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Best Buy and the Great Amazon Tax Subsidy

8 May 2012  

Best Buy is certainly struggling.  The company’s stock was above $50 per share back in 2007.  Today it is trading at about $20. The company is closing stores and analysts are skeptical about the future.

The company has a number of issues to address but I suspect the most important issue is what I call the Great Amazon Tax Subsidy.

The Great Amazon Tax Subsidy comes from the strange way local sales taxes are applied in the United States. Many municipalities raise revenue by taxing retail purchases. But companies that don’t have a physical presence in a given area don’t have to pay the tax. The result is that a retailer with a physical store location is at a substantial disadvantage when compared to an on-line player. In some cities this is a meaningful figure. In Chicago, where I live, the sales tax is 9.5%.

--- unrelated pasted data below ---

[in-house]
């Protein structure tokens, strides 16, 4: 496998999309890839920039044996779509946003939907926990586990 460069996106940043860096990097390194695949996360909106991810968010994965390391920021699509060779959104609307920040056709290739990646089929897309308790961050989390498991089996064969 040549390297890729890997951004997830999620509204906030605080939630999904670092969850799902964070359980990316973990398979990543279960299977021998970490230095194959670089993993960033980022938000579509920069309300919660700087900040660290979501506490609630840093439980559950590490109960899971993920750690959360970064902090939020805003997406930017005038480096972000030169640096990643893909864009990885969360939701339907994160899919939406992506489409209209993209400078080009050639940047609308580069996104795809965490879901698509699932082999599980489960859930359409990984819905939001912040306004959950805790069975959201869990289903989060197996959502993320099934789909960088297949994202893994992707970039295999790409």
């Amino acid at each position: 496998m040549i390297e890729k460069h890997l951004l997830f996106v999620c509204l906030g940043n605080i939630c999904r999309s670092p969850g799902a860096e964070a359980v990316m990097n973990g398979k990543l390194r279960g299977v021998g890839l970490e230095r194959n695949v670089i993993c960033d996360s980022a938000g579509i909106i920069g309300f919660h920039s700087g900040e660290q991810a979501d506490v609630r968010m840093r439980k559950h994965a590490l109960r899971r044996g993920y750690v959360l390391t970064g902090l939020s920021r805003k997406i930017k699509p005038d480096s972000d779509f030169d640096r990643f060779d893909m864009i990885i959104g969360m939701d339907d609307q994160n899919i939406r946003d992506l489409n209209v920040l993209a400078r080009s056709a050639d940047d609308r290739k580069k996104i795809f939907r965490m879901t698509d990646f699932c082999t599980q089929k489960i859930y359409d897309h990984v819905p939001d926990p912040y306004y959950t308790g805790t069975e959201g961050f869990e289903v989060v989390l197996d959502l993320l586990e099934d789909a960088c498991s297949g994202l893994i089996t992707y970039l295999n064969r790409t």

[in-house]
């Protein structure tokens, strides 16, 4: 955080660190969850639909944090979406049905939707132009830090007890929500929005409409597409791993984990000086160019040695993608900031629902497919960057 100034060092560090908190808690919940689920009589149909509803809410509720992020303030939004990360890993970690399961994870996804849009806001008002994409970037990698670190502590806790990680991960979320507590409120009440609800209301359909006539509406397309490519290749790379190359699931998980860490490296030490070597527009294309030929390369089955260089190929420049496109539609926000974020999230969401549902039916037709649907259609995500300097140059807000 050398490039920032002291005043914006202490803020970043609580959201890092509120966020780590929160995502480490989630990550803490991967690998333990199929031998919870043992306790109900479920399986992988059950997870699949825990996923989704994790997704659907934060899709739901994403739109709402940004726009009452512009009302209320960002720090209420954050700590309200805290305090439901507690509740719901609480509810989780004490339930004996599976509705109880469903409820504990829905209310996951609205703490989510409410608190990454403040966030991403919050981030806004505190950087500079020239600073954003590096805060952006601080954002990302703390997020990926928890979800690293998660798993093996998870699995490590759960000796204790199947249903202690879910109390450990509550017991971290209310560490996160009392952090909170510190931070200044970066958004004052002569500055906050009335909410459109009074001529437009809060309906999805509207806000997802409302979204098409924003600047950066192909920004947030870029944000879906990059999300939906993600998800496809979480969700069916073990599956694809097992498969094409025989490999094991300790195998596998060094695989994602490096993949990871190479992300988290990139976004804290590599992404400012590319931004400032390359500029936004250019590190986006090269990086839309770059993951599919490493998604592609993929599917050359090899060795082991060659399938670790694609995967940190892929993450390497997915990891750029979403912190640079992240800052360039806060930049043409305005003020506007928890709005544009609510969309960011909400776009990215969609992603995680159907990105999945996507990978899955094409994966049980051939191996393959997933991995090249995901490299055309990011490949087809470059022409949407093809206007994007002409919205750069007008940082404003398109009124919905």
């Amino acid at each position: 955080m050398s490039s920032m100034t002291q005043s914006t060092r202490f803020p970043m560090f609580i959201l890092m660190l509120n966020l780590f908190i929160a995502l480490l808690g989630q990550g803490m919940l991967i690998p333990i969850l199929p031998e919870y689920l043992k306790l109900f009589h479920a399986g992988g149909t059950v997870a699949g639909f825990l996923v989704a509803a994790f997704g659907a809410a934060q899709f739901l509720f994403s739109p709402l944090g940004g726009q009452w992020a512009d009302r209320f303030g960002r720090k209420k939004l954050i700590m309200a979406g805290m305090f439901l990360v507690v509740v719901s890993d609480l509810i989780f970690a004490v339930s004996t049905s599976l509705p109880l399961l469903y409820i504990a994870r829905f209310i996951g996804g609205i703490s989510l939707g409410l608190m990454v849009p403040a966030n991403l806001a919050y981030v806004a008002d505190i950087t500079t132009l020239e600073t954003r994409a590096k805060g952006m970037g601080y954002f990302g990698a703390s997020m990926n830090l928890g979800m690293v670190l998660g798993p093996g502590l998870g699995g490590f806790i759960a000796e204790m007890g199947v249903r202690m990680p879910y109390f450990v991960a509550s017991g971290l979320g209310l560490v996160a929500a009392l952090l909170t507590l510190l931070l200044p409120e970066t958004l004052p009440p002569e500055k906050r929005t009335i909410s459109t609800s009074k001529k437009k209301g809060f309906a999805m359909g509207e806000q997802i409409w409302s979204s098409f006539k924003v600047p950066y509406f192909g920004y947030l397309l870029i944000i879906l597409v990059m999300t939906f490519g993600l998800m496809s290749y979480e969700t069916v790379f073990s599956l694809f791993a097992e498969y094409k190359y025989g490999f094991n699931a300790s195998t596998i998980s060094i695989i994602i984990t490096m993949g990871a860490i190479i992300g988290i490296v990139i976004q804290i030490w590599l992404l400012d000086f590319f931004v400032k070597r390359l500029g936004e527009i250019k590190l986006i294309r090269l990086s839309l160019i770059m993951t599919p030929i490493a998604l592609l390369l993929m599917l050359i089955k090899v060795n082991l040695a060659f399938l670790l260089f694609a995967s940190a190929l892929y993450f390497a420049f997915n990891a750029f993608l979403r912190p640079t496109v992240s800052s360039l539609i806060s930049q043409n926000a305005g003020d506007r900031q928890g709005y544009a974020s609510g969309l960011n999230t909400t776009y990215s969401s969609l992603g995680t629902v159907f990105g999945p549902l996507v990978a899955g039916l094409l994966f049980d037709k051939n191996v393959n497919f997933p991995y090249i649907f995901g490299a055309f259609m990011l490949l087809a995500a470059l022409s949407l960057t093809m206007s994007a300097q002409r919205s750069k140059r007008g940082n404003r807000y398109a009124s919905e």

This means that in Chicago Amazon has a 9.5% cost advantage over Best Buy.  This is a hopeless situation for Best Buy. In 2012, Best Buy only had a 2% margin (pre-tax income/revenue). There is virtually no way that Best Buy can overcome this.

Customers that buy from Best Buy have to pay a substantial premium versus Amazon. They get the item immediately but in many cases waiting one or two days isn’t a big deal. Amazon is also more convenient and probably has a wider selection. Best Buy can’t win this battle.

Best Buy will continue to struggle if the tax policy remains in place. The company might not survive at all.

Of course, this isn’t just Best Buy’s issue. Many local retailers face the same problem. Politicians should shut down the Great Amazon Tax Subsidy and do it quickly before more local retailers go out of business.